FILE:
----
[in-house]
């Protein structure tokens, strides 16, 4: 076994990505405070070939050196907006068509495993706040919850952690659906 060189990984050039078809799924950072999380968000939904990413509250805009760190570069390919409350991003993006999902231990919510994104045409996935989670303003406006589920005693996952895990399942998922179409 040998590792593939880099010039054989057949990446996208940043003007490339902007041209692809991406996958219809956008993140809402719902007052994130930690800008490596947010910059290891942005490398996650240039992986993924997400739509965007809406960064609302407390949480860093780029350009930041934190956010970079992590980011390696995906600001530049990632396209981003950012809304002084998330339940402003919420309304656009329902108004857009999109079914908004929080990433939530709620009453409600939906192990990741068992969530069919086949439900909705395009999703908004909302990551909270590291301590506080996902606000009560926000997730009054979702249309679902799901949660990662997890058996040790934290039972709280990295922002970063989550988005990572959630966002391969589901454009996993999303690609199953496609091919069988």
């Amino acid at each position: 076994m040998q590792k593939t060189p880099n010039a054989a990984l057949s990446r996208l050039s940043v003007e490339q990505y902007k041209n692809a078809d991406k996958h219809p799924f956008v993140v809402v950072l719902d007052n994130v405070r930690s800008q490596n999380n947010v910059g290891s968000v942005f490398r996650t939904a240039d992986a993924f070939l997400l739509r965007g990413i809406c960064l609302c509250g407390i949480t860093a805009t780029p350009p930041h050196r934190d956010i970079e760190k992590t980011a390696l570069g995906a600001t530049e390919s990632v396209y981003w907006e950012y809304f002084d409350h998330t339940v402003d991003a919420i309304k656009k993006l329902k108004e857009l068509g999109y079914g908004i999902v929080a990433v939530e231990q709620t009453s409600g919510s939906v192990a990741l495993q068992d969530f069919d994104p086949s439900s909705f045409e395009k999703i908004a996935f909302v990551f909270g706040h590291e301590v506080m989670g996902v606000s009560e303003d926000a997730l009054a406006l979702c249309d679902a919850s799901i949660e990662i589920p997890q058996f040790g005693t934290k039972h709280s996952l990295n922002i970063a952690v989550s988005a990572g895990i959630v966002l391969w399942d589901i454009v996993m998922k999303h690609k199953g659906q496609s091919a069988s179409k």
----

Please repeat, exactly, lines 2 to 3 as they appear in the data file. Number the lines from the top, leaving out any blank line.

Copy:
């Protein structure tokens, strides 16, 4: 076994990505405070070939050196907006068509495993706040919850952690659906 060189990984050039078809799924950072999380968000939904990413509250805009760190570069390919409350991003993006999902231990919510994104045409996935989670303003406006589920005693996952895990399942998922179409 040998590792593939880099010039054989057949990446996208940043003007490339902007041209692809991406996958219809956008993140809402719902007052994130930690800008490596947010910059290891942005490398996650240039992986993924997400739509965007809406960064609302407390949480860093780029350009930041934190956010970079992590980011390696995906600001530049990632396209981003950012809304002084998330339940402003919420309304656009329902108004857009999109079914908004929080990433939530709620009453409600939906192990990741068992969530069919086949439900909705395009999703908004909302990551909270590291301590506080996902606000009560926000997730009054979702249309679902799901949660990662997890058996040790934290039972709280990295922002970063989550988005990572959630966002391969589901454009996993999303690609199953496609091919069988």
């Amino acid at each position: 076994m040998q590792k593939t060189p880099n010039a054989a990984l057949s990446r996208l050039s940043v003007e490339q990505y902007k041209n692809a078809d991406k996958h219809p799924f956008v993140v809402v950072l719902d007052n994130v405070r930690s800008q490596n999380n947010v910059g290891s968000v942005f490398r996650t939904a240039d992986a993924f070939l997400l739509r965007g990413i809406c960064l609302c509250g407390i949480t860093a805009t780029p350009p930041h050196r934190d956010i970079e760190k992590t980011a390696l570069g995906a600001t530049e390919s990632v396209y981003w907006e950012y809304f002084d409350h998330t339940v402003d991003a919420i309304k656009k993006l329902k108004e857009l068509g999109y079914g908004i999902v929080a990433v939530e231990q709620t009453s409600g919510s939906v192990a990741l495993q068992d969530f069919d994104p086949s439900s909705f045409e395009k999703i908004a996935f909302v990551f909270g706040h590291e301590v506080m989670g996902v606000s009560e303003d926000a997730l009054a406006l979702c249309d679902a919850s799901i949660e990662i589920p997890q058996f040790g005693t934290k039972h709280s996952l990295n922002i970063a952690v989550s988005a990572g895990i959630v966002l391969w399942d589901i454009v996993m998922k999303h690609k199953g659906q496609s091919a069988s179409k």